Across the Page: From Page to Screen

 
 

This month’s Across the Page includes three books that
feature lesbian or bisexual characters and that have made it to the big screen:
Sapphire’s Push, a harrowing
coming-of-age story about a teenager who turns to words in an attempt to
survive her abusive past; Dorothy Porter’s The Monkey’s
Mask
, an erotic murder mystery told in verse; and Ernest Hemingway’s
controversial posthumous novel The Garden
of Eden,
about a young couple whose marriage is challenged when they invite
another woman into their relationship.

Push by Sapphire (Vintage)

At sixteen-years old, Claireece Precious Jones (Precious),
the narrator of Sapphire’s debut novel Push,
is illiterate, obese and pregnant for the second time with her father’s
child. 

Her first child born of incest has Down syndrome (“Down
Sinder. She’s retarded”) and was conceived when Precious was twelve.  Precious’s own mother is not much
better—physically, sexually and emotionally abusive, she often refers to her
daughter as a “Slut! Nasty ass tramp!”

The treatment Precious suffers under both hands is graphic
and brutal to read, particularly because it is written from her perspective and
in her language—“How you gonna marry me and you is my daddy,” she thinks during
one of the rape scenes. “I’m your daughter, f**king me illegal. But I keep my
mouf shut so’s the f**king don’t turn into a beating.” 

Life begins to slowly and unexpectedly change for Precious when
she joins a pre-G.E.D program and comes under the influence of Blue Rain (“Miz
Rain”), a dedicated and radical literacy teacher who also happens to be a
lesbian.

One of the most important ways that Blue Rain helps Precious
is by encouraging her to write her own story in a journal.  The idea terrifies Precious: “I don’t
remember never doing no writing before. My head spinning. I’m scared.”

But it is here that Precious, away from her abusive family and oppressive
neighborhood, finally finds her voice. Push
is the record of this journey, and the entries track both Precious’s emotional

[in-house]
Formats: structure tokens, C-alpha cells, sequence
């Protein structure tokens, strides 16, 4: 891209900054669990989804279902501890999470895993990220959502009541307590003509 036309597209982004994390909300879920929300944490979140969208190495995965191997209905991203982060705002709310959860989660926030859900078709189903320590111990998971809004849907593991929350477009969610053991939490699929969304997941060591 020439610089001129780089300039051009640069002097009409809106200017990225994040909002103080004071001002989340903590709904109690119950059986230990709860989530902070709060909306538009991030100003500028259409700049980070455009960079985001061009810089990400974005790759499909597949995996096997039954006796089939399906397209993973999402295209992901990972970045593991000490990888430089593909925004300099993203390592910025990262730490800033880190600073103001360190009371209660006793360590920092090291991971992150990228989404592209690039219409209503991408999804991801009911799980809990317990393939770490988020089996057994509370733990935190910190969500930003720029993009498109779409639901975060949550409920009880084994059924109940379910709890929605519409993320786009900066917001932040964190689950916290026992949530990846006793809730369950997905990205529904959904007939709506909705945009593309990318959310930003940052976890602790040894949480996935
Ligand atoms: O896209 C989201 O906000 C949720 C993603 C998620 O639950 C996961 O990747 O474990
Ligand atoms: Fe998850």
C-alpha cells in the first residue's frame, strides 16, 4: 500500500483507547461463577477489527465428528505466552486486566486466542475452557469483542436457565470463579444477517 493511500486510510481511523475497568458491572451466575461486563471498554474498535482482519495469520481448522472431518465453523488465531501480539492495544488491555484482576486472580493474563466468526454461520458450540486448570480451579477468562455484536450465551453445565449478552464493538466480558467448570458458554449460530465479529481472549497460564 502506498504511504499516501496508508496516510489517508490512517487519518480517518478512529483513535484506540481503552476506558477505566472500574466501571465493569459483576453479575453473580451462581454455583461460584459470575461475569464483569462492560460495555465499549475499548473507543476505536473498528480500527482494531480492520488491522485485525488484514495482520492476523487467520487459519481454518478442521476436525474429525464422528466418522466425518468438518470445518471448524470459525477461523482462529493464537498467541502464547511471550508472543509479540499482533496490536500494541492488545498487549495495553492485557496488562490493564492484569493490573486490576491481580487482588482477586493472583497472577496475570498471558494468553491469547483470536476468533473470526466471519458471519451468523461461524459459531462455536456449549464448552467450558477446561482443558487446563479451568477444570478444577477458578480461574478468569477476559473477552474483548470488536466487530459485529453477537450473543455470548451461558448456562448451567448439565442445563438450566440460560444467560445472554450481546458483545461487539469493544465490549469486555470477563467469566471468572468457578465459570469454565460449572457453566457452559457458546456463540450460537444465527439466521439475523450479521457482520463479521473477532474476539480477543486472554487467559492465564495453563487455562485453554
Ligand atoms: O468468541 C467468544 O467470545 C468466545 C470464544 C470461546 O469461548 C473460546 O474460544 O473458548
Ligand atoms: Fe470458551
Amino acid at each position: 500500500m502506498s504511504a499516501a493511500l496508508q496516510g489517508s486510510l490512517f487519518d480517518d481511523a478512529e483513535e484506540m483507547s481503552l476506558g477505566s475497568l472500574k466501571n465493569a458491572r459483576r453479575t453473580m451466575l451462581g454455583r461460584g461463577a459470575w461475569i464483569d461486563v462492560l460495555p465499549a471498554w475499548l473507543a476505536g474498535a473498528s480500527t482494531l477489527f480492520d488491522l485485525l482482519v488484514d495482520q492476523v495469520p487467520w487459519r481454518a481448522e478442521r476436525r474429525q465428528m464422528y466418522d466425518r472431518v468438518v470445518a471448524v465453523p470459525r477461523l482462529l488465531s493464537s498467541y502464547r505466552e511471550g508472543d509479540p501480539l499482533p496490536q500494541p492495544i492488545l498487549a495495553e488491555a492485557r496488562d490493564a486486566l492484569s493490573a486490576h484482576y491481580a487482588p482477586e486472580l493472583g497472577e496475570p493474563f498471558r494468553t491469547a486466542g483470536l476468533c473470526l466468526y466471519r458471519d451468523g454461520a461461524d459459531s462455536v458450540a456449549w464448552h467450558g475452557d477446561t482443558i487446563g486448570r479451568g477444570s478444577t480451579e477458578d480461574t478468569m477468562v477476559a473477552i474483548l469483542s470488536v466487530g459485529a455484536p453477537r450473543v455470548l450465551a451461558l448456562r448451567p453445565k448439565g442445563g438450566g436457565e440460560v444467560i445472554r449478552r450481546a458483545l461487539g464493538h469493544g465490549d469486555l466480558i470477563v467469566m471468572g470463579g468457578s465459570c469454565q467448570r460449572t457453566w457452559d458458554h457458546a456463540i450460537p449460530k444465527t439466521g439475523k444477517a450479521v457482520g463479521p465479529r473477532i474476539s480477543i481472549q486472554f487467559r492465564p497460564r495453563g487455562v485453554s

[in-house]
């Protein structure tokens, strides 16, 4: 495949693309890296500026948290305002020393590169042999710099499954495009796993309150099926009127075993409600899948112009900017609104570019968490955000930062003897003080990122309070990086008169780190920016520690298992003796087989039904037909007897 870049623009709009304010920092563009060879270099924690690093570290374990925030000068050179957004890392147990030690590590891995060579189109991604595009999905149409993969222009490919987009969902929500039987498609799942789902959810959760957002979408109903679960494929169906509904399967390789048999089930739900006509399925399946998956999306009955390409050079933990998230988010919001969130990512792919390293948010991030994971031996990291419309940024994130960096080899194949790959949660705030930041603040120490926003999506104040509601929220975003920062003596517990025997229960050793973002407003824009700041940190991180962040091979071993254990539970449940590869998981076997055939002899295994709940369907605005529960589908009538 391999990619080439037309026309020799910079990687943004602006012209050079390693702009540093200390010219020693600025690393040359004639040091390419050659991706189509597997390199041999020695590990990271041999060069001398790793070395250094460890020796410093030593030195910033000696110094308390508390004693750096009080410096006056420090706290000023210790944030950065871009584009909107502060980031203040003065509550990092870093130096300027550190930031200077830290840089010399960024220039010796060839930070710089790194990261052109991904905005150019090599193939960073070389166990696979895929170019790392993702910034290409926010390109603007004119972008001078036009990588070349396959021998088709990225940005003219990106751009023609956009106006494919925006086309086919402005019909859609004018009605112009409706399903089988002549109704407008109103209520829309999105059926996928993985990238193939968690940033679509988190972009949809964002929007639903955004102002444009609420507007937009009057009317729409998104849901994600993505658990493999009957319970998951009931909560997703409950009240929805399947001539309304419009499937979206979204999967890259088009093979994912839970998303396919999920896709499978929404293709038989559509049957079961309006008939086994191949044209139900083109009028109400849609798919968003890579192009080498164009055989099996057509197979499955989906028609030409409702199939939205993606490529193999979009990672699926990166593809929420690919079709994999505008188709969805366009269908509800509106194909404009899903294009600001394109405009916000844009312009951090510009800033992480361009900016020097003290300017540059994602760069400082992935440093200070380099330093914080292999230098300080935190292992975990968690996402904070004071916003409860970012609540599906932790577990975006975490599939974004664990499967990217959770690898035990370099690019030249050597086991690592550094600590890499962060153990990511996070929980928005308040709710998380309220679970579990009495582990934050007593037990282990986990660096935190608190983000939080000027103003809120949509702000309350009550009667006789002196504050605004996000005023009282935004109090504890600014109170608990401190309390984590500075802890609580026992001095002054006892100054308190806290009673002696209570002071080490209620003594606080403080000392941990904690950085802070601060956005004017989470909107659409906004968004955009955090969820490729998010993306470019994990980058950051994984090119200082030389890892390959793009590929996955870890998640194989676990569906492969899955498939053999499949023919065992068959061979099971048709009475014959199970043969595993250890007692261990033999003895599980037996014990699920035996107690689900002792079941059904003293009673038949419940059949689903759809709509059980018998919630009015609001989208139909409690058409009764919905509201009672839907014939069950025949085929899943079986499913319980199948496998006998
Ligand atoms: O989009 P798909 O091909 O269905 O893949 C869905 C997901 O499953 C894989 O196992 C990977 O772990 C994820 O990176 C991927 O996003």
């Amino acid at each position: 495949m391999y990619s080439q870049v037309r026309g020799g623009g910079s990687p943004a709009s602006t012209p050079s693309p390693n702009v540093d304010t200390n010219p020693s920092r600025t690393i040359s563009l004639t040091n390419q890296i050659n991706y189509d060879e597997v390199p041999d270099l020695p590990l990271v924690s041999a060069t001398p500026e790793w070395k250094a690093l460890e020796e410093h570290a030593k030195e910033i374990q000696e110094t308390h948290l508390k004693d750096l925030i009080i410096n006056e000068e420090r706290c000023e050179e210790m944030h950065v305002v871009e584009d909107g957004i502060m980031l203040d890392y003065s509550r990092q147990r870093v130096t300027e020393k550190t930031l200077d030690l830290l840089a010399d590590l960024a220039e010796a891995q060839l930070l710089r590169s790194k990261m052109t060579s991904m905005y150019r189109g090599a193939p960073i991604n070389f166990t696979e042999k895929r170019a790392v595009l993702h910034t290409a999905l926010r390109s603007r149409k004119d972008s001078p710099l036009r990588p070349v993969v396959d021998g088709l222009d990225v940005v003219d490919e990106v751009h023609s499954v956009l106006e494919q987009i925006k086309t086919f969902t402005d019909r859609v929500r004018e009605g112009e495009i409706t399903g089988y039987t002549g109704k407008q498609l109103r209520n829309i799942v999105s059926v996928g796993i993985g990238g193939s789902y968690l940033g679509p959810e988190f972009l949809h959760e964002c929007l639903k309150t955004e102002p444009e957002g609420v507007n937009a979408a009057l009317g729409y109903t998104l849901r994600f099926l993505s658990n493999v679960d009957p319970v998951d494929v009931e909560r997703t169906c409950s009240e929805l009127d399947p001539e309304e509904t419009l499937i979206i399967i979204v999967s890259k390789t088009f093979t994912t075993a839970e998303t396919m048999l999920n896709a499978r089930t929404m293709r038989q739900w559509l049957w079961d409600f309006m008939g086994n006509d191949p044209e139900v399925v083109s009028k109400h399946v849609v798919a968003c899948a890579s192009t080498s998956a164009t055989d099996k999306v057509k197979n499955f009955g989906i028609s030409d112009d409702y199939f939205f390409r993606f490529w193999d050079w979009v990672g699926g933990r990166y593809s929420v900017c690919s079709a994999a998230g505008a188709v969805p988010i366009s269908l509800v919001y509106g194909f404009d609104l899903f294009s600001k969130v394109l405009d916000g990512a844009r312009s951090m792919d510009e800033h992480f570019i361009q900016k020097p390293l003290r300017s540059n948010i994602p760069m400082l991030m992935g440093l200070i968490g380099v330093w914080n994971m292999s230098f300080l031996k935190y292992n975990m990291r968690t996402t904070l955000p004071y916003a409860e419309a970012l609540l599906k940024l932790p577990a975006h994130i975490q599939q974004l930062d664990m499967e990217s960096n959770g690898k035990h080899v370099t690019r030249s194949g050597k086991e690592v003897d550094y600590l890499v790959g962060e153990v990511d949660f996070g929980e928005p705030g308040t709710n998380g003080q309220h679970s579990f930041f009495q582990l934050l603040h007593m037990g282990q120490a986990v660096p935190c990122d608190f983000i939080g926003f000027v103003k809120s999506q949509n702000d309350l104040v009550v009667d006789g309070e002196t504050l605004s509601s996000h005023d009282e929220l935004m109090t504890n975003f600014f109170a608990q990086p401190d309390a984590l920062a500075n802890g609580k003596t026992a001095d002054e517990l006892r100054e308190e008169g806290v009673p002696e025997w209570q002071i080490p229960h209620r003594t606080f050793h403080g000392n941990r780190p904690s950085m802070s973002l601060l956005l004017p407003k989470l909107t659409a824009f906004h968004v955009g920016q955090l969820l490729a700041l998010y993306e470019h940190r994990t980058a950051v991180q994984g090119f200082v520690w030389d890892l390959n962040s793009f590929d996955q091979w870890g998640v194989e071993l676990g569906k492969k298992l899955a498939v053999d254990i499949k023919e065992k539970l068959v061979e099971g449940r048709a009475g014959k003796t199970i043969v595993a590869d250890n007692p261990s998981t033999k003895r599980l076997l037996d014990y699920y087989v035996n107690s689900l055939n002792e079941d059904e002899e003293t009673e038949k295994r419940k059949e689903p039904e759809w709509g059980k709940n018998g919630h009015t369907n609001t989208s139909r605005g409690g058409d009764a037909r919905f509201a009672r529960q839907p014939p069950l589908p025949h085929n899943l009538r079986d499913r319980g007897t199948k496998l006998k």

and intellectual growth as her writing and language develops.

Gabourey Sidibe as Precious in the film version of Push

Precious also finds a connection through various support
groups, a place where she sees her pain reflected in other characters. Sapphire
connects Precious’s ability to articulate herself to her capacity to understand
her experiences.  Her story is
transformative, powerful, and in the end, more tragic than Precious, Blue Rain
or even the reader expected.

Push is also about
redemption and both the small and big steps a person has to take in order to
survive an abusive past.  Though it is
Blue Rain who provides Precious a safe place for this growth, the novel shows
that changing one’s life is often more about self-determination and
enlightenment. 

Sapphire is a poet, performance artist and teacher—all roles
and experiences she uses to make the characters and world of Push excruciatingly authentic.  The novel was published in 1996 and while the
film version has yet to be released,
it won several awards at this year’s Sundance Film Festival, including the
Audience Award and the Grand Jury Prize for director Lee Daniels.  Newcomer Gabourey Sidibe stars as Precious
and Paula Patton plays Blue Rain.

The Monkey’s Mask by Dorothy Porter (Arcade)

It’s an old adage, but in this case entirely true: the book
version of Dorothy Porter’s The Monkey’s
Mask
, an erotic murder mystery written in verse, is better than the
movie. 

Lesbian private investigator Jill Fitzpatrick is hired to
find Mickey Norris, a young poet and college student who’s gone missing. Though
Jill is tough (“I like my courage/ physical/ I like my courage/ with a dash of
danger”), she is in for more than she initially imagined when she promises
Mickey’s parents “‘I’ll bring her home.’”

The book takes places in Sydney, Australia,
and explores the darker side (who knew?) of the city’s poetry scene.  Jill stumbles across her fair share of
corruption and sleaze and the case gets even more complicated when Mickey’s
poetry teacher, Diana Maitland, enters the picture.  

Jill is quickly taken Diana’s seduction. “She’s got eyes/
that flirt or fight/ she’s gritty/ she’s bright/ oh Christ help me/ she’s a bit
of alright!” The two begin an affair despite Diana’s marriage to Nick, or “Mr.
Diana,” and their relationship is intense and distracting from the start:

“Style”

In love I’ve got no style
my heart  is decked
out
in bright pink tracksuit pants
it weaves its huge bummed way
through the tables to Diana
she’s reading something
with very fine print
she doesn’t need her glasses
to see me.

As Jill moves closer to unraveling the mystery and receives
disturbing news about Mickey, she has to question everyone around her,
including Diana: “she taught me/ to drop my guard/ close my eyes / and fall over.”  But even here, all is not what it seems.

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